Wheelchair in Rome & on cruise

This item appears on page 17 of the February 2009 issue.

My husband, Leon, and I went to Rome for five days and then on a Mediterranean cruise for two weeks in October ’08. Leon uses a wheelchair, though he can walk a bit when he needs to.

• In Rome we stayed at the Migdal Palace Hotel (Corso Vittorio Emanuele II n. 173, 00186 Rome, Italy; phone +39 06 68890091, fax 68892327, www.migdalpalace.it), which is a real find in central Rome.

It is within walking distance of the Vatican, the Forum, the Trevi Fountain and the Jewish Quarter. It is around the corner from the Piazza Navona and across the street from Campo de Fiori, so there is lots of good food nearby.

The rooms were super clean and the breakfast was excellent. It is also Shomar Shabbat for religious Jews who need this.

The staff was wonderful and helpful. Elena is a wonderful person and the one you will be dealing with.

The cost was €122 (near $152) a night. The only negative for us was that there were six steps to get to the elevator.

• We decided that Rome is not the place to go if you are in a wheelchair. We did our best, as we have traveled many places and dealt with inaccessibility. We found the Forum to be inaccessible. And though the Colosseum has an elevator, getting there is difficult. Once inside the Vatican, all is fine; the cobblestones on the way in are what’s difficult.

The Vatican museums are a joy and totally accessible. We hired a wonderful guide, Brenda Bohen (e-mail brenda.bohen@gmail.com). She has done extensive research on the Vatican Museum and Sistine Chapel. We paid her $200 for half a day — a bit steep, but for a special day it’s worth it.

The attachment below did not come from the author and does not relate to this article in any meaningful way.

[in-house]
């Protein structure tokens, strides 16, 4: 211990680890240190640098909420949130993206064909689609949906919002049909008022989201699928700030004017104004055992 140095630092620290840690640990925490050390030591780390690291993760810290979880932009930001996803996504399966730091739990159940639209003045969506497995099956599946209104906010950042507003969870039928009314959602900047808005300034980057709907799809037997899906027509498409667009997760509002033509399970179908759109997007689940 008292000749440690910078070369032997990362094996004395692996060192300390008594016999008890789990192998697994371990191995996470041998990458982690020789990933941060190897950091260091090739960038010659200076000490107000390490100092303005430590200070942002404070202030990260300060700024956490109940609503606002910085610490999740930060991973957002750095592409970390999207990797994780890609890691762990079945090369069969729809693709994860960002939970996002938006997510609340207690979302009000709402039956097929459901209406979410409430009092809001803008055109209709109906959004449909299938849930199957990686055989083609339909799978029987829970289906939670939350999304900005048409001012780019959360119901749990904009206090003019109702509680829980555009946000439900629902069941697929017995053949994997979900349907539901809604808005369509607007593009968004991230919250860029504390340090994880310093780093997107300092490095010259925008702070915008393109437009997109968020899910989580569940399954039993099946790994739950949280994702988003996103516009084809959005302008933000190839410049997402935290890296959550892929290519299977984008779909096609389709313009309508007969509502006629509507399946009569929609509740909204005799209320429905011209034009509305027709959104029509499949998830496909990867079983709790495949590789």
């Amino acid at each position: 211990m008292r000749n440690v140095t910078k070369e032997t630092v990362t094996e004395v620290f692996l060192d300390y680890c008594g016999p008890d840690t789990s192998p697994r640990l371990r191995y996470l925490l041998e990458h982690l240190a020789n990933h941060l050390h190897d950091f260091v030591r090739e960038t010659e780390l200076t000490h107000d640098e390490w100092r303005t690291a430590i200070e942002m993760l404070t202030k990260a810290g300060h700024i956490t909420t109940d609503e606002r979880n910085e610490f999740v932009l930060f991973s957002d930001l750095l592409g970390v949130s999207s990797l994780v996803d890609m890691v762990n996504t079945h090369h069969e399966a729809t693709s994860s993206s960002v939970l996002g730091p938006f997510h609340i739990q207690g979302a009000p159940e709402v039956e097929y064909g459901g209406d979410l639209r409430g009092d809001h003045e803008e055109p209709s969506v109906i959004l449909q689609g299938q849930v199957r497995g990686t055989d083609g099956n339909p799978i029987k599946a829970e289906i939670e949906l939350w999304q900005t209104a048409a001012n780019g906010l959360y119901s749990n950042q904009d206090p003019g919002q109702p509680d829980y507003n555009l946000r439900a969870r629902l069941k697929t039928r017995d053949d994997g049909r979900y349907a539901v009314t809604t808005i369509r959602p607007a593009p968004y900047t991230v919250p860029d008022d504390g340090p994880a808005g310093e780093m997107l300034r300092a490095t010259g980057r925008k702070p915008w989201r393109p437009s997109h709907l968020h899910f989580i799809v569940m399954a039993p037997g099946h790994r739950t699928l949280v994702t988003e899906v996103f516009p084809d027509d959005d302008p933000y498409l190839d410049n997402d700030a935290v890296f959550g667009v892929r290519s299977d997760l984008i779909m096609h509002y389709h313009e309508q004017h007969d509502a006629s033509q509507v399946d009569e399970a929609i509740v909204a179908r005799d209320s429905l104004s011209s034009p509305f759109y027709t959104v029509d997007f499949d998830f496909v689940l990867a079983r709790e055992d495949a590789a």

I also would recommend the company Brenda works for, Rome for Jews (call David Walden at +39 339 705 9603 or visit www.romeforjews.com; closed on the Sabbath and Jewish holy days), for general touring and tours of the Jewish ghetto.

• The cruise on the Carnival Splendor was fine, but the ports were extremely difficult. We had a private tour to Ephesus; the tour guide was good, but we could not get more than 200 feet into the ruins. Some people did take a wheelchair through, but they must have been tougher than me.

The same was true in Istanbul. We had a private guide who we found through ITN, and she and the van and driver were wonderful, but once we were at the Tokapi Palace it was really difficult to get Leon to the various buildings.

(For the guide we used in Istanbul, e-mail Lale Kosagan at kosagen@yahoo.com; Lale’s sister-in-law, whose name I can’t remember, was our guide. We paid $300 for a full day, including a nice Mercedes minibus, a driver and all admissions.)

After these experiences, we canceled tours in Athens, Naples and Florence and just enjoyed the ship. The good part is that we returned home very rested.

We have traveled throughout Eastern Europe (including Russia), Western Europe, South America and Israel but have never encountered the degree of inaccessibility we found on this trip. In fact, many able-bodied people we met on the cruise twisted or sprained ankles or fell and broke bones on the uneven ground and cobblestones.


San Diego, CA